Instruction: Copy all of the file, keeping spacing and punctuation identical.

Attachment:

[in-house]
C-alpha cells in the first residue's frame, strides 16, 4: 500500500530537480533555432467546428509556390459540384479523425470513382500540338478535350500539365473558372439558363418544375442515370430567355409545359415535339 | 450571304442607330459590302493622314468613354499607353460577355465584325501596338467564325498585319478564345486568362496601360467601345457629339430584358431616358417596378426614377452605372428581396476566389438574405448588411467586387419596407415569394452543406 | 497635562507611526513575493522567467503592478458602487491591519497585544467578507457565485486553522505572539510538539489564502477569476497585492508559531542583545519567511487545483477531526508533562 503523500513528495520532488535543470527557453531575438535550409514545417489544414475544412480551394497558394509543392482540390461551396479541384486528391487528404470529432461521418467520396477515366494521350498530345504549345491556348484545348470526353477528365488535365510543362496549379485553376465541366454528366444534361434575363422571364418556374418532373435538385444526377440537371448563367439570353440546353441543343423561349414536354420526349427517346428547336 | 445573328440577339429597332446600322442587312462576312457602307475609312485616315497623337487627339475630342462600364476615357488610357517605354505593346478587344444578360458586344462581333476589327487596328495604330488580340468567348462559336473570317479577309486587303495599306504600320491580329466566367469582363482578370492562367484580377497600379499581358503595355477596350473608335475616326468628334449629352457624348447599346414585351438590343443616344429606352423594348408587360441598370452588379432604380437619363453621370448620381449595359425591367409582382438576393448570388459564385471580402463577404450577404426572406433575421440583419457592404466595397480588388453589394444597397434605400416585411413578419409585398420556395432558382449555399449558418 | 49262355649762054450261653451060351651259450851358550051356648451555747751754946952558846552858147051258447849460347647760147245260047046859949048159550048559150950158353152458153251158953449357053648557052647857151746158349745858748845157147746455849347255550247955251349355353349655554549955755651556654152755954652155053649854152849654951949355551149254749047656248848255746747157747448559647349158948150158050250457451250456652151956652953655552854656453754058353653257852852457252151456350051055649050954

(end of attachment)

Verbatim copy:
[in-house]
C-alpha cells in the first residue's frame, strides 16, 4: 500500500530537480533555432467546428509556390459540384479523425470513382500540338478535350500539365473558372439558363418544375442515370430567355409545359415535339 | 450571304442607330459590302493622314468613354499607353460577355465584325501596338467564325498585319478564345486568362496601360467601345457629339430584358431616358417596378426614377452605372428581396476566389438574405448588411467586387419596407415569394452543406 | 497635562507611526513575493522567467503592478458602487491591519497585544467578507457565485486553522505572539510538539489564502477569476497585492508559531542583545519567511487545483477531526508533562 503523500513528495520532488535543470527557453531575438535550409514545417489544414475544412480551394497558394509543392482540390461551396479541384486528391487528404470529432461521418467520396477515366494521350498530345504549345491556348484545348470526353477528365488535365510543362496549379485553376465541366454528366444534361434575363422571364418556374418532373435538385444526377440537371448563367439570353440546353441543343423561349414536354420526349427517346428547336 | 445573328440577339429597332446600322442587312462576312457602307475609312485616315497623337487627339475630342462600364476615357488610357517605354505593346478587344444578360458586344462581333476589327487596328495604330488580340468567348462559336473570317479577309486587303495599306504600320491580329466566367469582363482578370492562367484580377497600379499581358503595355477596350473608335475616326468628334449629352457624348447599346414585351438590343443616344429606352423594348408587360441598370452588379432604380437619363453621370448620381449595359425591367409582382438576393448570388459564385471580402463577404450577404426572406433575421440583419457592404466595397480588388453589394444597397434605400416585411413578419409585398420556395432558382449555399449558418 | 49262355649762054450261653451060351651259450851358550051356648451555747751754946952558846552858147051258447849460347647760147245260047046859949048159550048559150950158353152458153251158953449357053648557052647857151746158349745858748845157147746455849347255550247955251349355353349655554549955755651556654152755954652155053649854152849654951949355551149254749047656248848255746747157747448559647349158948150158050250457451250456652151956652953655552854656453754058353653257852852457252151456350051055649050954